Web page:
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I think most of the damage from the "real names" policy came from the their sudden and draconian enforcement of it at exactly the wrong time. Just when the service was starting to build momentum, they initiated an effort to find and punish anyone who'd previously signed up with anything that didn't look like a "real name", in many cases locking them out of their entire Google account.

And then shortly after that, having learned nothing, they started hunting down and banning accounts that appeared to be for businesses, since their "Google+ for business" offering wasn't ready yet. By the time it was, nobody wanted to put their business on Google+ anymore.

Finally, after it was already dead (but they didn't seem to know it), they subverted the rest of their business to try to drive users to it - mandatory Google+ account integration, killing any product that tended to compete with it, etc.

Google+ is the demarcation between the old Google that consistently did amazing things and the new Google that, well, mostly doesn't.




One of the worst things to come from this Google+ thing was the removal of the "+" for searching on Google itself. You used to be able to use " +go +lang " and get results that were guaranteed to have those two terms on the page. Now you have to use double quotes and other tricks. sigh


On the plus side, Google at least tells you when it omits words and offers to put them back in now. Not that it does much good. Something about Google the search engine changed and now it's impossible to get good results for anything but the most obvious queries. I tried looking up why every commercial pot pie says to let it sit for 5 minutes.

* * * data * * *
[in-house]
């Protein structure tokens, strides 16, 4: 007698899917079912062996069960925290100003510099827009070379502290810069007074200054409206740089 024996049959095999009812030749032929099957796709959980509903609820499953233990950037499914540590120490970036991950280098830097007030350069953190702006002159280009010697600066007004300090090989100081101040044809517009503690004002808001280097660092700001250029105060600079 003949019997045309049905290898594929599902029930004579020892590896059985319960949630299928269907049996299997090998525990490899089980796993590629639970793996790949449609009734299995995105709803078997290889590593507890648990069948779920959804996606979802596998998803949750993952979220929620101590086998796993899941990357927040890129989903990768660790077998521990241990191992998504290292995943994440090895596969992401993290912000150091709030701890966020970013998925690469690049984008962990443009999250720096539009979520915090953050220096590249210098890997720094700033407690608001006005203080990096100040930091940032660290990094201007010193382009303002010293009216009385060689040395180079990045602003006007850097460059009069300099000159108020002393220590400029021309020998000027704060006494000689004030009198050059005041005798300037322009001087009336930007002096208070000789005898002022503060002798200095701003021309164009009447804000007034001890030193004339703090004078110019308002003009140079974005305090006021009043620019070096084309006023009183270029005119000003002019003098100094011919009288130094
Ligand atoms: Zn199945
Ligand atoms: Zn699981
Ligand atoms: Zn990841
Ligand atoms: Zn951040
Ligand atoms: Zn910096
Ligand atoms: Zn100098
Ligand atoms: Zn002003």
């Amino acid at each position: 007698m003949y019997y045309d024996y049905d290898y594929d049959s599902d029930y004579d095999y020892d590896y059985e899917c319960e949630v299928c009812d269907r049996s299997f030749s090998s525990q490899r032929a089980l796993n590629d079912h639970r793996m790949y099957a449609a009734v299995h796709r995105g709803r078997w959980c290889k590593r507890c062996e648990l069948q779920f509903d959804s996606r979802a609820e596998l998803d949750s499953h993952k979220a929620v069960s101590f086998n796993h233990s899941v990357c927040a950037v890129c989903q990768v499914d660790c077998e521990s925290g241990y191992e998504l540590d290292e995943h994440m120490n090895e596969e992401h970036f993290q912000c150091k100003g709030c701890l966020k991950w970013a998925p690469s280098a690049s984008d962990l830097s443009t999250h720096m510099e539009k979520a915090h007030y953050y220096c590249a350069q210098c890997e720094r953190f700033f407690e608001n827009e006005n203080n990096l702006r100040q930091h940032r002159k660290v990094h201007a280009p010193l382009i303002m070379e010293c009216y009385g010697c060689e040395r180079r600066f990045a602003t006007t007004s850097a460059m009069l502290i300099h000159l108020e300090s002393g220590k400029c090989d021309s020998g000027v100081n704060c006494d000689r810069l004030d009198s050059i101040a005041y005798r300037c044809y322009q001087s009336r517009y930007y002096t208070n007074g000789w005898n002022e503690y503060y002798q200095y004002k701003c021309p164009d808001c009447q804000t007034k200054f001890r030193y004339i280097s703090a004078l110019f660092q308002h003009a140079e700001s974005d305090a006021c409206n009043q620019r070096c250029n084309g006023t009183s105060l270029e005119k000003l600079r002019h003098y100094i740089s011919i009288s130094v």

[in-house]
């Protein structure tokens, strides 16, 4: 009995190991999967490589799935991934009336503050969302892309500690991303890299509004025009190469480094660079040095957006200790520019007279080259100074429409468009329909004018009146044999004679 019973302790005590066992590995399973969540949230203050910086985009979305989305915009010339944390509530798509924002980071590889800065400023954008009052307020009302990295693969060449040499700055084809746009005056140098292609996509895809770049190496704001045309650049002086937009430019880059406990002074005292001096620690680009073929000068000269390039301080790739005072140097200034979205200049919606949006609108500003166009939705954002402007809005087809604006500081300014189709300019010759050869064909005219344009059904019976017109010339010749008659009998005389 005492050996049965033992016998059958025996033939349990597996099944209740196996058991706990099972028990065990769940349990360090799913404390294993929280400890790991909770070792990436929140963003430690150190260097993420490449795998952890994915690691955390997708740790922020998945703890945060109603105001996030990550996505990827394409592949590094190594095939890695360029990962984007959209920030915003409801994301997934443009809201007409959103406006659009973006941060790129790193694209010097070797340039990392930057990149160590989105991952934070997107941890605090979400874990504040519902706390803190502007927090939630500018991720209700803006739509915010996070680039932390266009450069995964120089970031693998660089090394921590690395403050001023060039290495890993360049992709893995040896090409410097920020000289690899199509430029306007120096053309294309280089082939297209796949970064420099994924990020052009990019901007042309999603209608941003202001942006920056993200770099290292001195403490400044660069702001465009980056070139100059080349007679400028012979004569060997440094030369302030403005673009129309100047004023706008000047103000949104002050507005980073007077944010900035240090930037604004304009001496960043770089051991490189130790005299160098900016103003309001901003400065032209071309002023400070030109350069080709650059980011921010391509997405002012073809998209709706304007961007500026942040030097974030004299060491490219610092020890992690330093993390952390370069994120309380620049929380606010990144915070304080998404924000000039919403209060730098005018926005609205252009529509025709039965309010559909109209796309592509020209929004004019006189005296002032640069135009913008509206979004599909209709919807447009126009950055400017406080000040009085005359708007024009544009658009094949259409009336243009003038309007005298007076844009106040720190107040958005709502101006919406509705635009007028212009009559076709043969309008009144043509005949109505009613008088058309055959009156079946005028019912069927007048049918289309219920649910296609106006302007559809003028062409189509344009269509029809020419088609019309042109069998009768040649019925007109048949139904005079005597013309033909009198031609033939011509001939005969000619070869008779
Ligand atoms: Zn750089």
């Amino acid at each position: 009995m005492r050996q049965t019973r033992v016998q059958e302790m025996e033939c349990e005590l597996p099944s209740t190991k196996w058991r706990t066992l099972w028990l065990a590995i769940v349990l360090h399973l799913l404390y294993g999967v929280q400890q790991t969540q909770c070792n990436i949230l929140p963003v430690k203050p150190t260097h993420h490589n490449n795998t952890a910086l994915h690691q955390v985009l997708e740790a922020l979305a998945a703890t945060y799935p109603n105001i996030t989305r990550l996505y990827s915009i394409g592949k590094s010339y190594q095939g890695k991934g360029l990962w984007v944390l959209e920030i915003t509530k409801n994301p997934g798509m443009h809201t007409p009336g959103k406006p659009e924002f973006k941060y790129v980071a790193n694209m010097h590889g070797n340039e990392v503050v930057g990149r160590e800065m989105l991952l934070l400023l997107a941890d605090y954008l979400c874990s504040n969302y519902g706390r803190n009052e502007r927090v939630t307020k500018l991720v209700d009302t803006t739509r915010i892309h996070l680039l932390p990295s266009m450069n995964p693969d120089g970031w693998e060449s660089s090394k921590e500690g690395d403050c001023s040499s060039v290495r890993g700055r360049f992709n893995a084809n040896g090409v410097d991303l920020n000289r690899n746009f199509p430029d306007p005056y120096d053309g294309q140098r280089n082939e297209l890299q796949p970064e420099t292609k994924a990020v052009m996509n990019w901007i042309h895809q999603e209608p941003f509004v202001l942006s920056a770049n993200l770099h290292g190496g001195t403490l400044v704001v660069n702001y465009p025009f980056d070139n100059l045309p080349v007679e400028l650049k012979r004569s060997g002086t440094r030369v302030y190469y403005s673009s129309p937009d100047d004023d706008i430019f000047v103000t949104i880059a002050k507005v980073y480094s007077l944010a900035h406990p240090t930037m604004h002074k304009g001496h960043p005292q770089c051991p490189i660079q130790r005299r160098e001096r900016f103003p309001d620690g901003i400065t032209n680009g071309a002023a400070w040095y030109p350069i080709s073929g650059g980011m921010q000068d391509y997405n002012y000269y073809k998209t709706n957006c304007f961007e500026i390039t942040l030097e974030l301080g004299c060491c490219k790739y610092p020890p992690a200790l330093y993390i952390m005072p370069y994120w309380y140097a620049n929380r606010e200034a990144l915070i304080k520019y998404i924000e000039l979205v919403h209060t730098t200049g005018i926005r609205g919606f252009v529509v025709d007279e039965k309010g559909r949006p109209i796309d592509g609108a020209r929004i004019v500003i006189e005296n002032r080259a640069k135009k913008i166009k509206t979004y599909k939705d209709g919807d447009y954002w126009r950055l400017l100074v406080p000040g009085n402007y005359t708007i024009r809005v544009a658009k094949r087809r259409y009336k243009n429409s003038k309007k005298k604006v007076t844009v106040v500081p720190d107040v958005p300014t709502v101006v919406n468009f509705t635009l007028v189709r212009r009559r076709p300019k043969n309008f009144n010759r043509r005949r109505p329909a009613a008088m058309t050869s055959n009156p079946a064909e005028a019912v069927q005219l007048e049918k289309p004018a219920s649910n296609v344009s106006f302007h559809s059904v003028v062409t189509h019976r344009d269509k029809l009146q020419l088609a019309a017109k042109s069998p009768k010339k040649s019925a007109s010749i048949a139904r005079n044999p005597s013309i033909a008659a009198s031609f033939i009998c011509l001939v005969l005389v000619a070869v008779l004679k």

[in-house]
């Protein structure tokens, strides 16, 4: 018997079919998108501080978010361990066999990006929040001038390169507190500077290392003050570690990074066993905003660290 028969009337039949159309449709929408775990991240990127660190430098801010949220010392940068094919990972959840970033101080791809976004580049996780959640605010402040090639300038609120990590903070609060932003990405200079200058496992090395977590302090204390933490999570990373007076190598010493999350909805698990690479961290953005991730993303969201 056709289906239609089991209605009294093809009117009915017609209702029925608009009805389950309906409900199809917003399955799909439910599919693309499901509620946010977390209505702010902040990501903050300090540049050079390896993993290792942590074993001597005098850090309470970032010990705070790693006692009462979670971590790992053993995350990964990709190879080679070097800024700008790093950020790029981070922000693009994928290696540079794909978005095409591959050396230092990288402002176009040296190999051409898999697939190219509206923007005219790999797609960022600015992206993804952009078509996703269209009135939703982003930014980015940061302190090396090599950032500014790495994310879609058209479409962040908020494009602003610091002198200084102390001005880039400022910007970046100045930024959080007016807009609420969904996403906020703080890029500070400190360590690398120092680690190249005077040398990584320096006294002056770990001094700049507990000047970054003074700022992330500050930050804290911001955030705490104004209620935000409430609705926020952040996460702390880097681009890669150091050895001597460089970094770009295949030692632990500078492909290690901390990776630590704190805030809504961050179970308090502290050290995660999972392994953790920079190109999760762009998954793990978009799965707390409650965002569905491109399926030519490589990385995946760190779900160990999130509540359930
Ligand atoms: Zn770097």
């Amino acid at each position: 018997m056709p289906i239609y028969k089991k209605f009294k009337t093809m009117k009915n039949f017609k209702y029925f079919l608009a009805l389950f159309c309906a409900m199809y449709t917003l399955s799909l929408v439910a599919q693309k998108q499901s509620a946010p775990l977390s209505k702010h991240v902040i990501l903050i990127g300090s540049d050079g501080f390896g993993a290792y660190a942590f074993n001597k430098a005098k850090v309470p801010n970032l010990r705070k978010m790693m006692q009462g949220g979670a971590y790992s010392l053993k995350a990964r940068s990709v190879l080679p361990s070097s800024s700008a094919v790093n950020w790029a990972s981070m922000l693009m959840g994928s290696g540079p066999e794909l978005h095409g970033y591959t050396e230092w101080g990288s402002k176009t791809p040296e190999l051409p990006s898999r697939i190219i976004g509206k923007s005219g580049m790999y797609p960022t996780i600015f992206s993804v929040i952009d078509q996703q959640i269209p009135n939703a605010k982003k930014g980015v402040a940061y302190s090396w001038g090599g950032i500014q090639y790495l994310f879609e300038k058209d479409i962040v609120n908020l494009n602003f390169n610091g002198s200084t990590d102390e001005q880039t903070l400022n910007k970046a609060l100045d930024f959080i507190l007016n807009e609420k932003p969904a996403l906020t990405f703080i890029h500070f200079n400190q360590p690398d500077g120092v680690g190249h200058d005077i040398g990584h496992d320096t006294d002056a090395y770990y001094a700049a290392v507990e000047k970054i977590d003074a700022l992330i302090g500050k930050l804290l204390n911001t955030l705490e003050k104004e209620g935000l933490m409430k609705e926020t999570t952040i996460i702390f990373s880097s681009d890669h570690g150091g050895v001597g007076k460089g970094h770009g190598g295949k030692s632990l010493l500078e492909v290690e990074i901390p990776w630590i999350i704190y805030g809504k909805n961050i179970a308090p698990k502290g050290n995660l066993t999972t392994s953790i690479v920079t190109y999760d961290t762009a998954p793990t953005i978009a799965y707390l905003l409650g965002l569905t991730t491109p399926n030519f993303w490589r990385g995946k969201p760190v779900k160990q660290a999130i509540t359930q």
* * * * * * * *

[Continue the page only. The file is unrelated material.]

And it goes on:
I looked this up years ago and got blog posts explaining it. All I get now is page after page of recipes for homemade pot pies. You'd think after a while some logic would spin up to say "I bet this isn't what they're looking for! Let's try something else." It used to do that.


I remember when Youtube comments were tanks and stickmen.


Maybe the + doesn't mean what we thought it meant.

Google + Evil


I’d prefer we reserve evil for things that actually hurt people out of malice, not poor product design. Otherwise that term becomes useless.


While talking about the designs of villains is a bit out of scope of the original topic, I find the best bad guys are those who are evil not out of some concept of general malice but instead pursuing some perhaps even agreeable goal with poor implementation and disregard for the harms caused.


While not as bad as some companies (Pinterest), it does seem they're headed in a direction where wrong-think will get your videos pulled, your entire channel demonetized or worse. Kind of evil.


This is in reference to the fact that the motto of Google used to be: Don't Be Evil.




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